And so everybody's in sync. Almost, you don't have to talk to each other because we all know what we're going to do. And know all the little things that we do to preserve blood. And we go after every single area where we can lose blood.

So I think within a week or so he got a heart, it worked out great. And his pressures were high in the beginning but we knew how to manage them even in Jehovah's Witness. Those pressures then normally came down when the heart was good. And he [INAUDIBLE]. I think, he left the hospital in a very short period of time, like 14 to 21 days. And he's doing great.

My life is, it's funny. It's a lot better. Not just a lot better, it's very, very good, it's fabulous actually. To be able to walk, to be able to even run a little bit now. i'm starting running. To be able to go play golf, to be able to do all the activities I was doing without being hampered with being tired or fatigued, those things, I can't describe the feeling. It is so wonderful to be able to do those things on a regular basis.

Because when you say heart transplant, everybody, your peers, your friends are like, heart transplant, that's major. But when you're at the University of Chicago, when you're there with the team, and you see how regularly they do these things, it puts you at ease. 

We welcome complicated transplant cases, and many of our patients are considered high-risk, including those who require re-transplantation or bloodless surgeries.

Our team is also advancing heart transplant care by performing transplantation with a heart donation after circulatory death (DCD), a technique that may help patients get transplanted faster.

Additionally, we are one of the most experienced medical centers in the world for multi-organ transplantation. Our cardiac surgeons collaborate with other UChicago Medicine transplant surgeons to perform heart-lung, heart-liver, heart-liver-kidney and heart-kidney-pancreas transplant combinations.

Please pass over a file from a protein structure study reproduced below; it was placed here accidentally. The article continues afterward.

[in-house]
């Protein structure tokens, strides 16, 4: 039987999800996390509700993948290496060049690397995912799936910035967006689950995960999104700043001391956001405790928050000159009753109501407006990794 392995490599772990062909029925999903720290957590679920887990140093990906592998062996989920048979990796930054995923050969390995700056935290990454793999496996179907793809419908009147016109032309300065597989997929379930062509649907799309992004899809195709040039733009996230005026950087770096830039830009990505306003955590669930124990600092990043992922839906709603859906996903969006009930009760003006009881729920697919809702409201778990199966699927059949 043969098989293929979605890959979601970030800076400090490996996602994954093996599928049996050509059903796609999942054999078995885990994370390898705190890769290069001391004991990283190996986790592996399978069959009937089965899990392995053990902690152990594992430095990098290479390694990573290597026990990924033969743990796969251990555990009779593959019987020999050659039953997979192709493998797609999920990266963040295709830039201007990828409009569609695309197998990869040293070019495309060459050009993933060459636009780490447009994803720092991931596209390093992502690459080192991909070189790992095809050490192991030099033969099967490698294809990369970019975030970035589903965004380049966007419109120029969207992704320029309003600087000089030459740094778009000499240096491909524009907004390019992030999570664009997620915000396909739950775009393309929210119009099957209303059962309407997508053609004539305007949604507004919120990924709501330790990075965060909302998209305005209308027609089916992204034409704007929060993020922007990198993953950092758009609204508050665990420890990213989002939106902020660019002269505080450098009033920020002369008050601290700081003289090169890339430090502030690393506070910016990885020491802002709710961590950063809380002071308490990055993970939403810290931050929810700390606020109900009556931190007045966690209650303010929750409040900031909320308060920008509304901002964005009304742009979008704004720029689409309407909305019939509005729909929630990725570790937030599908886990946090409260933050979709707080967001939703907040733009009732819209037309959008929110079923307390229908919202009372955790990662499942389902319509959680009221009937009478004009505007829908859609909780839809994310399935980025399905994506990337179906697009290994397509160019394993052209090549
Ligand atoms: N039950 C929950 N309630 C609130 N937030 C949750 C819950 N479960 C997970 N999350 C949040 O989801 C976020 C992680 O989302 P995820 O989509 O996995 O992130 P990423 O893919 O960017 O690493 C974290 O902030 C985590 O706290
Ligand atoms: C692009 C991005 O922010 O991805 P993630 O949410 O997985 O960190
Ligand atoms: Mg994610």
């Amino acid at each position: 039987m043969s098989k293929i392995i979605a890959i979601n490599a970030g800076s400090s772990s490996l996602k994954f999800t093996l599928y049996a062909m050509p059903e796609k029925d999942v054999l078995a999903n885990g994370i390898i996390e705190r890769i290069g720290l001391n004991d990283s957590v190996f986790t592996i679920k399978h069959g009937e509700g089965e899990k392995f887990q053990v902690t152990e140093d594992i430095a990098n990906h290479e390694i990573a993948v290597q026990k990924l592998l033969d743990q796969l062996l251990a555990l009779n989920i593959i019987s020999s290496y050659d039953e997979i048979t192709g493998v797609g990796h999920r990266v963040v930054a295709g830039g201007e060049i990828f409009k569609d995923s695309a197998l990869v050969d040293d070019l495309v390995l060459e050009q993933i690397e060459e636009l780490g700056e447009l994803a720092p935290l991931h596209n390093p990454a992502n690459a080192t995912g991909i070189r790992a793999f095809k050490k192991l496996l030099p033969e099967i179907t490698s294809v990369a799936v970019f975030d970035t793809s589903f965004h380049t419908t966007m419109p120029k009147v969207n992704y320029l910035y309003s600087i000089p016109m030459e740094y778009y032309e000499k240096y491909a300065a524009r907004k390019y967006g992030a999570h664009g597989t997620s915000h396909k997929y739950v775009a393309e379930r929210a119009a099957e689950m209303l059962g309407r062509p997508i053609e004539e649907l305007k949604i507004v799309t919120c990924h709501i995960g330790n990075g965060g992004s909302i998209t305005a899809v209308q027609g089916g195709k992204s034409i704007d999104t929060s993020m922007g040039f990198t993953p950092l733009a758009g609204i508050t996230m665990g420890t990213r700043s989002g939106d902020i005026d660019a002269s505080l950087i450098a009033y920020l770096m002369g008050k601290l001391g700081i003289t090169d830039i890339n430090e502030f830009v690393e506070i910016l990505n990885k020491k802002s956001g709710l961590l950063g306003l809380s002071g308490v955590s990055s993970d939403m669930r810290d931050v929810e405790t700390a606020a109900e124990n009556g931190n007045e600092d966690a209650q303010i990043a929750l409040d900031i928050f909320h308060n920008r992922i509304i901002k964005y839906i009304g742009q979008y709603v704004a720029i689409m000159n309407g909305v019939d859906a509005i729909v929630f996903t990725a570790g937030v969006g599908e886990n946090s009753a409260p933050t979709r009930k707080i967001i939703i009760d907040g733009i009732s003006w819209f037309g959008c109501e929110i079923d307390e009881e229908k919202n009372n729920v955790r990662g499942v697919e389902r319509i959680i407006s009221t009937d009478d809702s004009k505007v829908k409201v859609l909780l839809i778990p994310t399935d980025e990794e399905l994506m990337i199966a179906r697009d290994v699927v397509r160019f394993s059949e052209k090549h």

Proven Success and Continued Excellence Post Transplant

The outlook for patients who have heart transplants here is excellent — our results are among the best in the nation. We have a long history of providing superb transplant care, and we are continuing to build upon our success through surgical innovation and world-class medical care.

Heart Transplant Process

If you are a candidate for transplant, you can learn more about our heart transplant surgery process.


Conditions That Lead to Heart Transplantation

In most cases, heart failure is caused by an underlying, progressive illness. If you have an underlying condition that is not being managed, it can weaken your heart and exacerbate heart failure, requiring heart transplantation. Some of the conditions that lead to transplantation include:

Help When Traveling from Outside the Chicago Area for Medical Care

For Logan Andrews and his family, traveling from North Carolina to Chicago for Logan's heart and liver transplant care required special assistance beyond medical expertise. The family turned to the Destination UChicago Medicine team to help scheduling appointments, arranging travel and finding accommodations.